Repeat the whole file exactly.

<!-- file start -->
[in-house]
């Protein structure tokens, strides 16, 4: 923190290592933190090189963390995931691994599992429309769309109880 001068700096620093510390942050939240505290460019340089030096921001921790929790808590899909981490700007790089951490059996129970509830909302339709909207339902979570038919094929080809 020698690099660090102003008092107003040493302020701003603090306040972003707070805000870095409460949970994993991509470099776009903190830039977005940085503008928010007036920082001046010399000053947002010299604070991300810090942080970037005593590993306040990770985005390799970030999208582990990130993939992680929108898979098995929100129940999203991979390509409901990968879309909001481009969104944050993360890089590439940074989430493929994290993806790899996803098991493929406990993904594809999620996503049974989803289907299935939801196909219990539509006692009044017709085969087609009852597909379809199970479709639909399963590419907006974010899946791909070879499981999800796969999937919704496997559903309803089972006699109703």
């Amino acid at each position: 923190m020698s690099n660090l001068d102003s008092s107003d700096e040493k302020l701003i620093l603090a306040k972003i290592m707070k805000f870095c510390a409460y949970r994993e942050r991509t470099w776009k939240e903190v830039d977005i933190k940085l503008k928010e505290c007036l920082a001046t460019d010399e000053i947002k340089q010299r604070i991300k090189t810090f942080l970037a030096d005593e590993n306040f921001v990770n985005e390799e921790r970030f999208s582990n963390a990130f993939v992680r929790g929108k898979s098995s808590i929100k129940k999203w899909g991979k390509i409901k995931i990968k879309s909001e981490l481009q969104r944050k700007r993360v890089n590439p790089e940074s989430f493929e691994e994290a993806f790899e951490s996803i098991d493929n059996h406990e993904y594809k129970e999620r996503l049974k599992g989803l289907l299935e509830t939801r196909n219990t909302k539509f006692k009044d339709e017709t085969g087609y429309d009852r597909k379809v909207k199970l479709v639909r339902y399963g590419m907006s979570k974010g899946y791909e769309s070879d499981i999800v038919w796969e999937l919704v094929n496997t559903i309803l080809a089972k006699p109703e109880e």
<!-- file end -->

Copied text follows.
[in-house]
């Protein structure tokens, strides 16, 4: 923190290592933190090189963390995931691994599992429309769309109880 001068700096620093510390942050939240505290460019340089030096921001921790929790808590899909981490700007790089951490059996129970509830909302339709909207339902979570038919094929080809 020698690099660090102003008092107003040493302020701003603090306040972003707070805000870095409460949970994993991509470099776009903190830039977005940085503008928010007036920082001046010399000053947002010299604070991300810090942080970037005593590993306040990770985005390799970030999208582990990130993939992680929108898979098995929100129940999203991979390509409901990968879309909001481009969104944050993360890089590439940074989430493929994290993806790899996803098991493929406990993904594809999620996503049974989803289907299935939801196909219990539509006692009044017709085969087609009852597909379809199970479709639909399963590419907006974010899946791909070879499981999800796969999937919704496997559903309803089972006699109703």
């Amino acid at each position: 923190m020698s690099n660090l001068d102003s008092s107003d700096e040493k302020l701003i620093l603090a306040k972003i290592m707070k805000f870095c510390a409460y949970r994993e942050r991509t470099w776009k939240e903190v830039d977005i933190k940085l503008k928010e505290c007036l920082a001046t460019d010399e000053i947002k340089q010299r604070i991300k090189t810090f942080l970037a030096d005593e590993n306040f921001v990770n985005e390799e921790r970030f999208s582990n963390a990130f993939v992680r929790g929108k898979s098995s808590i929100k129940k999203w899909g991979k390509i409901k995931i990968k879309s909001e981490l481009q969104r944050k700007r993360v890089n590439p790089e940074s989430f493929e691994e994290a993806f790899e951490s996803i098991d493929n059996h406990e993904y594809k129970e999620r996503l049974k599992g989803l289907l299935e509830t939801r196909n219990t909302k539509f006692k009044d339709e017709t085969g087609y429309d009852r597909k379809v909207k199970l479709v639909r339902y399963g590419m907006s979570k974010g899946y791909e769309s070879d499981i999800v038919w796969e999937l919704v094929n496997t559903i309803l080809a089972k006699p109703e109880e």